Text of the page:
Don't Buy My Beach Toys

Don't Buy My Beach Toys

A Different Kind of Wave

I'm writing this week from Big Island, here with my family on spring break. And I'm thinking of the last time I was here on break with my family, the fall of 2019, just after my failed Kickstarter campaign (a spectacular failure!). And, as tends to happen, I've been reflecting on this journey: This summer will mark eight years since the idea for better beach toys was born. Almost a decade – of dreaming, wondering, trying, failing, succeeding, failing again, etc. 

So why, after all of this time, effort, energy; why after we now finally have beach toys would I say something like “I don’t want you to buy my beach toys?”

Well, because I have another, bigger goal for us.

Let me explain…

The plastic pollution crisis I am trying to help solve with Rogue Wave and our beach toys is symptomatic of a much bigger issue -- we love to buy things. Also known as: consumerism. And part of the reason we love to buy things, especially things we don’t need, is because of the cost. It’s so fun to walk into a store and find something at bargain pricing – Such a steal! A great deal! And there’s a whole psychology behind why we love bargains.

Consumerism isn’t anyone’s fault. We (specifically Americans) are drawn to consumerism for all kinds of reasons, like optimistic economic forecasts, celebration or a feeling of “deserving” after surviving a global pandemic. But long before that, it was the rise of department stores in Europe and later in the US, with goods on display in storefront windows, enticing those in lower economic classes. Selling an idea, selling a feeling. Selling a dream.

Coupled with the post-World War II end of the “deprivation era” alongside an economic boom – caused in large part by the redirection and re-branding of goods and materials previously used WWII, and giant government subsidies in the areas of fossil fuels and agriculture – the American consumer was born. And none of us are immune.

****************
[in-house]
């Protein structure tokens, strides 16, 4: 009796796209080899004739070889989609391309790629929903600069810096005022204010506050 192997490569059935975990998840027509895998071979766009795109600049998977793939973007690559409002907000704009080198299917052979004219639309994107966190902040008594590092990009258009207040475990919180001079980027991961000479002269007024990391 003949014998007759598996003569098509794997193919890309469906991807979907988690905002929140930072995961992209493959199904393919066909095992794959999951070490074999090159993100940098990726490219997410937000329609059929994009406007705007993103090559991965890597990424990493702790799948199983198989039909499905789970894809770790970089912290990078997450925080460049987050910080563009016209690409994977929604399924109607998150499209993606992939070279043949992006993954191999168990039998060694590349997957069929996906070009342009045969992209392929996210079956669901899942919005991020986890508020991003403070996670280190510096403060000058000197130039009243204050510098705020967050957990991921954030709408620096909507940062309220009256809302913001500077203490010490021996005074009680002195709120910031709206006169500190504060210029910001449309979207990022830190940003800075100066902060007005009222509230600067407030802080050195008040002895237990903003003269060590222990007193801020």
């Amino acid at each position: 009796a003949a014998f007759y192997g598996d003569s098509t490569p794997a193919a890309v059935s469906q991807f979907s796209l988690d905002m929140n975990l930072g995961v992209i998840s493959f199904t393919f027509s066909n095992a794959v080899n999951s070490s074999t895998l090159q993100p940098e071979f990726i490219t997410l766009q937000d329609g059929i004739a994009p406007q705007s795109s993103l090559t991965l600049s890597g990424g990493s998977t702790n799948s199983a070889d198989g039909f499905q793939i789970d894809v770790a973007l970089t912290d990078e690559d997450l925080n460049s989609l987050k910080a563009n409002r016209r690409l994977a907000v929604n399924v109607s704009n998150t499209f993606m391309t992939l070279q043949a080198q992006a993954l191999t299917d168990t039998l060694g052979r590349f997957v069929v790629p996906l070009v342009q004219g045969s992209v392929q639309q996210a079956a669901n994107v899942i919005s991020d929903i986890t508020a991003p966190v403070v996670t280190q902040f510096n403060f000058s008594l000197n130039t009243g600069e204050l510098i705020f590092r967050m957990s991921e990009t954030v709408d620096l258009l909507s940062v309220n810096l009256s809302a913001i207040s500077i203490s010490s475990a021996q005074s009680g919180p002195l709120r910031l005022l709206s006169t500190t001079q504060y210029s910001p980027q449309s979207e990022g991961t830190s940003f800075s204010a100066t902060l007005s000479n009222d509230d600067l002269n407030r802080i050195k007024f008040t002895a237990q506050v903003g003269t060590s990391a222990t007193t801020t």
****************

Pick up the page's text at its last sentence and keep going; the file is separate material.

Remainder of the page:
But, what does this have to do with beach toys? 

The ease of plastic and its lower cost makes it an enticing material for use in countless products. And, for us consumers who love a bargain, the price point is irresistible. 

And here is where Rogue Wave, the plastic pollution crisis, and consumerism intersect – we have an abundance of plastic at our disposal, and an abundance of uses at a bargain price, but we don’t have a solution for its end of life. Our beach toys, made with compostable plastic, solve for the disposal, designed to have minimal impact on the environment at their end-of-life, by manufacturing them using compostable plastic.  

But here’s what I really want, despite the near-decade of work I've put into Rogue Wave trying to bring this compostable, plant-based plastic alternative to market: I want Rogue Wave to inspire a wave of conscious consumers. I’d rather you not buy anything.

Because, even though I’ve made a better beach toy, even though we are using a mostly-plant based alternative to fossil-based plastic, even though we are releasing less carbon emissions on the front end of production and eliminating microplastics on the back end, even though I’ve made a better product for you…

…I still want you to wonder: Does my kid really need a beach toy? 

Not “Does my kid need this beach toy?” but “Does my kid need a beach toy at all?”

If the answer is yes, I’ve got you covered – with a toy you can feel good about, one that’s got big goals and dreams, one that wants to reshape an industry.

But if looking at the cost of a Rogue Wave beach toy compared to its conventional counterpart gives you pause, if you look at the price differential and decide you don’t actually need a beach toy, that's a win for me. Because, one consumer at a time, I hope the price differential sparks a question: Why do these toys cost so much more than those? And then, an awareness: I didn’t realize we had alternatives to fossil-based plastics. And finally, I hope it inspires us to consider not just this purchase, but all purchases: What are we buying? Why are we buying it? Do we need it? What’s it made from, and where? And what happens at the end of its life? 

If these questions can eventually become part of our consumer mindset, we win, our ocean wins, and our planet wins. 

Instead of convincing you to buy my product, I’d rather empower you to become a mindful, informed consumer, making choices that align with your values.

Beach toy or not, I’m really happy, and so grateful, you’re here on this journey with me. For more on why I don’t want you to buy my toys, the genesis of this business, and one of the most personal interviews I’ve done, listen to the Aloha Oahu podcast, and share with a friend!